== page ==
Maximize media sales by understanding what local advertisers are buying


Americans continue spending for household and personal needs despite inflation, higher prices and interest rates. Therefore, brands and businesses of all sizes are motivated to spend ad dollars to communicate how they can satisfy those needs. According to Guideline’s U.S. Ad Market Tracker, after U.S. ad market spending decreased each month during Q1 2023, four of the six months during Q2 and Q3 recorded increases. Borrell Associates is forecasting a 4.4% increase in 2024 local ad spending, driven by the political cycle and an improving economy.

Advertisers, especially local advertisers and local media sales teams, must understand consumers' spending priorities. However, it is equally important to know where those local advertisers spend their ad dollars and plan to spend future dollars. Without these insights, media ad sales teams can’t help local advertisers maximize their sales and gain a greater share of their ad spending.

For 14 years, Borrell Associates has conducted semi-annual surveys of local advertisers to reveal where they are allocating their ad dollars, and the Q2 2023 survey offers many compelling insights and trendlines.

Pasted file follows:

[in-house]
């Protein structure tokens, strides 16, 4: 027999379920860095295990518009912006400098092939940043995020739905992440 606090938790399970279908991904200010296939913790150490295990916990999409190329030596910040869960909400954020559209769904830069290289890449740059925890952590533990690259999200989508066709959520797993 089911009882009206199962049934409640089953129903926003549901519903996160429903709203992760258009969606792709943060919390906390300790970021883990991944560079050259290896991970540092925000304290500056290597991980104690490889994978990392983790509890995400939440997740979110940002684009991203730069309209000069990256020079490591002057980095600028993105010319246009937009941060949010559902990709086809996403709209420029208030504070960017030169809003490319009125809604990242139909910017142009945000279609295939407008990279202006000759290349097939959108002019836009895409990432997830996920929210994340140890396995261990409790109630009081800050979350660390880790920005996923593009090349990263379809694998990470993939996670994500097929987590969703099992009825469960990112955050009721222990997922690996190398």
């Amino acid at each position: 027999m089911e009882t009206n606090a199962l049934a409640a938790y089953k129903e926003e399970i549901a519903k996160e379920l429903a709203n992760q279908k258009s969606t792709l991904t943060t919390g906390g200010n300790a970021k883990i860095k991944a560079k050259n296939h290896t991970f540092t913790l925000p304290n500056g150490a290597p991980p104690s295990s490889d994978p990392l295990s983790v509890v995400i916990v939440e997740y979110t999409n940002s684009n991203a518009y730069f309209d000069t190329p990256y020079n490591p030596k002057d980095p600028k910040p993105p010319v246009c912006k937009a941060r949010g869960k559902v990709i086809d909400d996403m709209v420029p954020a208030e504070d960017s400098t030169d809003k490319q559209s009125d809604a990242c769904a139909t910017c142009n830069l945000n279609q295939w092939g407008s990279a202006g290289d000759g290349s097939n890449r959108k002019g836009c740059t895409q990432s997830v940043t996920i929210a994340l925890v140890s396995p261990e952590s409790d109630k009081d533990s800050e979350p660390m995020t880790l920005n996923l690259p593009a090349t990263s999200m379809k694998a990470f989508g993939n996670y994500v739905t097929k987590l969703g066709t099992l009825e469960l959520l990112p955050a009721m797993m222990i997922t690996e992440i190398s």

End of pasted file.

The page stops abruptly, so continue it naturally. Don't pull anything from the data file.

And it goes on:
The 380 advertising agencies surveyed said AM/FM radio and social media were the top media they buy — both at 78%. For the 1,938 direct buyers responding to the survey, the leading media they buy are also radio and social media — but at 50% and 65%, respectively.

Jim Brown, president of Borrell Associates, explained to Mike Blinder, publisher of Editor & Publisher, during a recent “E&P Reports” vodcast why radio scored so well.

“Radio constitutes one of the largest local sales forces. It used to be newspapers, but in any market, there are probably more radio sales reps than any other media. Another reason is radio is affordable. Many of those advertisers would love to be on TV or use other types of advertising, but they can afford radio. Plus, radio reps and their stations are very creative with events and other promotions,” Brown said.

Although several legacy and non-digital media were among the top 12 types of media the Borrell survey respondents said they were using, digital advertising had the top six positions in which local advertisers planned to increase their net ad spending.

Conversely, legacy media were among those where local advertisers were planning to decrease their net spending: broadcast TV at -0.7%, radio (AM/FM) at -4.4% and newspapers at -15.6%.

The local impact of the Borrell Associates survey

PJ Browning, publisher and president, The Post & Courier, Charleston, South Carolina

It’s the application of the results from the Borrell Associates survey at the local level that reveals its greatest value. For PJ Browning, publisher and president of The Post & Courier in Charleston, South Carolina, the data is an important benchmark for its sales effort.